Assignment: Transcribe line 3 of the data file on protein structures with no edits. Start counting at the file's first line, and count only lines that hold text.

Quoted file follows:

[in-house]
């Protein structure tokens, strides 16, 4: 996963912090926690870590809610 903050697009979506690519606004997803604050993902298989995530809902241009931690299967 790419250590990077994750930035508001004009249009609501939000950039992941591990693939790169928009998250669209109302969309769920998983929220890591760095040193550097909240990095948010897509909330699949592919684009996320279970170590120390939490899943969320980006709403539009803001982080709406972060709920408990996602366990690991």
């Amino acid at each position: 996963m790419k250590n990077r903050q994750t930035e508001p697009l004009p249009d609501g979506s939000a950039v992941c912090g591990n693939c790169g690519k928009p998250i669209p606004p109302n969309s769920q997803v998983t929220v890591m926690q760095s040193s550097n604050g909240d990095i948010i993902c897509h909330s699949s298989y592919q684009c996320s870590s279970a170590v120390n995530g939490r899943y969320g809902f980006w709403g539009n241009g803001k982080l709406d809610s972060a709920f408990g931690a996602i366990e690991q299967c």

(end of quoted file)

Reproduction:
């Amino acid at each position: 996963m790419k250590n990077r903050q994750t930035e508001p697009l004009p249009d609501g979506s939000a950039v992941c912090g591990n693939c790169g690519k928009p998250i669209p606004p109302n969309s769920q997803v998983t929220v890591m926690q760095s040193s550097n604050g909240d990095i948010i993902c897509h909330s699949s298989y592919q684009c996320s870590s279970a170590v120390n995530g939490r899943y969320g809902f980006w709403g539009n241009g803001k982080l709406d809610s972060a709920f408990g931690a996602i366990e690991q299967c």